Peter Alexandersson, CEO of The Swedish Ship Götheborg, says, “The Swedish Ship Götheborg supports the Gotland Hope Spot and we are very happy to have been and continue to be a part of this initiative.” He continues, “It is also in line with our values and vision, “Cleans Seas and Clean Waters – yes, it is possible.” We humans need to respect and understand that water in any form and place is a matter of life and death for all inhabitants of this beautiful blue planet we live on. We encourage all initiatives to better these matters and establish us as a platform to inspire people and raise awareness that, yes – it’s possible to change and make a difference. Gotland Hope Spot is such an important initiative in our region that gives hope and leadership in the preservation of species and our seas.”
If it is safe to travel in 2021, The Swedish Ship Götheborg and its crew will sail to Gotland, carrying with it a digital exhibition and youth-centered mini-lab that will visit the nine coastal countries that touch the Baltic Sea.
Åkerman says, “The Gotland Hope Spot is looking forward to being in touch with all local and international initiatives on the health of The Baltic Sea and sending ripples from them to all of the 128 Hope Spots around the world.”
Click here to dive into the Gotland Hope Spot StoryMap!
About Blue Center Gotland
The Ar Research Station is primarily for research activities but is also used as a venue for small-scale courses, study visits, workshops and other meetings.
The station is engaged in both basic research and applied research with the focus on fish ecology in terms of studying the reproduction, behavior and life-history strategies for both freshwater and marine fish species in the Baltic. This in order to obtain knowledge about the mechanisms that affect population development for different fish species. Both the effects of natural variations in the environmental conditions and the effects of human impacts are studied. The results of the research are intended to form the basis for managing Baltic fish stocks and thus contribute to the long-term sustainable use of the fish resources and favorable development of the Baltic Sea as an ecosystem.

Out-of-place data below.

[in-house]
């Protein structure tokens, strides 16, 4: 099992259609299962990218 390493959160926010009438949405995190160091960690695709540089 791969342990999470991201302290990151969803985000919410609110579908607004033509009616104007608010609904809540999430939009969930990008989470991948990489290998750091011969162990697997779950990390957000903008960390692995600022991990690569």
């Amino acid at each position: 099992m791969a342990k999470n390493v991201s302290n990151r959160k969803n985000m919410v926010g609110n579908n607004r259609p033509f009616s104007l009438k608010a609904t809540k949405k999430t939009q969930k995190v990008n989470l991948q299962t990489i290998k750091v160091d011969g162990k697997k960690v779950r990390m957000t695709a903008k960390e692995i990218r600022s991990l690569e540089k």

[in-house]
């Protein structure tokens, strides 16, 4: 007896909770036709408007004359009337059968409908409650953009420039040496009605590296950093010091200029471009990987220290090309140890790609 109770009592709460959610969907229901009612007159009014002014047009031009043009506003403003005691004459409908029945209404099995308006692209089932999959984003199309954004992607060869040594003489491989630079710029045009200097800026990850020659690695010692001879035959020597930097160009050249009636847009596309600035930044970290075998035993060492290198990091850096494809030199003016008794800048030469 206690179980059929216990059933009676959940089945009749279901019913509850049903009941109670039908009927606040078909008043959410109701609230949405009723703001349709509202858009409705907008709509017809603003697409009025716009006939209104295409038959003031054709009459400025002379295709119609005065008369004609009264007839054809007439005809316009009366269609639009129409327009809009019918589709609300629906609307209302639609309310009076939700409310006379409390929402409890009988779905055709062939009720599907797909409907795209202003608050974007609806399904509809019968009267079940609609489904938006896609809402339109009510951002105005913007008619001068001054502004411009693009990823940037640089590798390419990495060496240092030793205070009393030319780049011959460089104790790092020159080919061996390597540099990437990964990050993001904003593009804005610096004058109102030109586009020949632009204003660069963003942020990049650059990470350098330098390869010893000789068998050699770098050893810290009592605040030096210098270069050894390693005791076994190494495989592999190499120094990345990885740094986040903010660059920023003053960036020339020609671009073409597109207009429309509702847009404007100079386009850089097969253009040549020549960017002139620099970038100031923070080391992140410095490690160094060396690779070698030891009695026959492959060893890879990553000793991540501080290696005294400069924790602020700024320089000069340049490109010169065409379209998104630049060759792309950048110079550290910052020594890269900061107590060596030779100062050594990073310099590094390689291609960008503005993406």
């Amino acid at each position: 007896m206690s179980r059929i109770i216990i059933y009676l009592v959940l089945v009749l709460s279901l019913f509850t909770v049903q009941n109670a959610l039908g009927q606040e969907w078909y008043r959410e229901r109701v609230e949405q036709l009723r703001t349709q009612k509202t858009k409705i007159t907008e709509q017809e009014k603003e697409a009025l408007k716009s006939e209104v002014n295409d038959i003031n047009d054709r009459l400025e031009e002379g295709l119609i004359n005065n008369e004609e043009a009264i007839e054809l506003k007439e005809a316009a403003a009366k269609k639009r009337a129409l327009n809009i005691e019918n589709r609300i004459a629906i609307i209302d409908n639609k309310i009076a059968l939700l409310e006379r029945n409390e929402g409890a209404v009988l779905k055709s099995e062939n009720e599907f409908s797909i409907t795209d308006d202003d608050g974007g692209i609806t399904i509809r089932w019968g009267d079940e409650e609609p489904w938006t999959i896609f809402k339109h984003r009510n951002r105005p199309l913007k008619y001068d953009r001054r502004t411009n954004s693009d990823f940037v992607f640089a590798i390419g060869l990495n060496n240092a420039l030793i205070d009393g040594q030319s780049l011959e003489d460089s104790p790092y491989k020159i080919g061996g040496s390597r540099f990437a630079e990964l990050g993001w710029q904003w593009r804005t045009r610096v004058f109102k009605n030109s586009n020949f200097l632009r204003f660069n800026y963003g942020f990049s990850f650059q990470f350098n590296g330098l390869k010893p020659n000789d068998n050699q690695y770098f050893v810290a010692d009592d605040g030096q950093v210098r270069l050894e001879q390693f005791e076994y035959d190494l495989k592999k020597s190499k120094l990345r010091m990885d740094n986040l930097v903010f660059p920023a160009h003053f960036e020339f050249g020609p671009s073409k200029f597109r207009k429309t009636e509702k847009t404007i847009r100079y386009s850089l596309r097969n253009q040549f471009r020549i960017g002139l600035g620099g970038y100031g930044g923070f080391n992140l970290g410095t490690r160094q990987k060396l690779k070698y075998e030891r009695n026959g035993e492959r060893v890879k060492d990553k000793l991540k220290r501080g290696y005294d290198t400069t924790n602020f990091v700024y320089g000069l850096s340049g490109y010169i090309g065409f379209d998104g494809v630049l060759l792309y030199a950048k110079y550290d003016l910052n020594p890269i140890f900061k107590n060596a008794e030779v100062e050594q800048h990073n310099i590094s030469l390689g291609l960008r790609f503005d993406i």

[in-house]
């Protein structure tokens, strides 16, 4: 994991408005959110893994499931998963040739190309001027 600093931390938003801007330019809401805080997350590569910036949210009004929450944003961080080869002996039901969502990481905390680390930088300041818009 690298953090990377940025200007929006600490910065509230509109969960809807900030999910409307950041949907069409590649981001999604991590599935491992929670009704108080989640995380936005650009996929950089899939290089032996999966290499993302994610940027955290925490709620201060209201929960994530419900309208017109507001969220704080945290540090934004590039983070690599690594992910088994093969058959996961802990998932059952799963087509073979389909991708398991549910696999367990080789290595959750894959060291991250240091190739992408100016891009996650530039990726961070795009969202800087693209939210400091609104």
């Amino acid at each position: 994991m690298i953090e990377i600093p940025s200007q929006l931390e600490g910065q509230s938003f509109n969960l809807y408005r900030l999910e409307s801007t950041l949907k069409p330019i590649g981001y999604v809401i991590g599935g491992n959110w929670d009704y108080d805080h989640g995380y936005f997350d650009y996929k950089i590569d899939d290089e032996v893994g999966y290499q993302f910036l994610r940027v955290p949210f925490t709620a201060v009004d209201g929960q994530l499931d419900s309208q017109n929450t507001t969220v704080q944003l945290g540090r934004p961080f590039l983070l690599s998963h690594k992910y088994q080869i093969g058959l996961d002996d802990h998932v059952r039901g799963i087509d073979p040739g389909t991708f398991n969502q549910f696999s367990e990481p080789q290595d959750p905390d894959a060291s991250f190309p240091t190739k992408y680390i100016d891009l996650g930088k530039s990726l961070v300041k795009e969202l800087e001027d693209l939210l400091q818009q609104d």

SOIC Ship Management is a wholly-owned subsidiary of Greencarrier AB. Our mission is to ensure that the ship is kept in excellent condition so that she can and will continue to sail on the world seas. After extensive maintenance, including two shipyard visits, as well as lifting and inspecting the mainmast, Götheborg is ready to sail again. She is still the world’s largest wooden ocean-going sailing ship.
The expedition to the Baltics and Baltic sea which was planned for the summer of 2020 had to be postponed due to the pandemic – Covid-19 – that affected the world. Our focus now is to sail during the spring and summer of 2021. We will look into different options, both near and far away.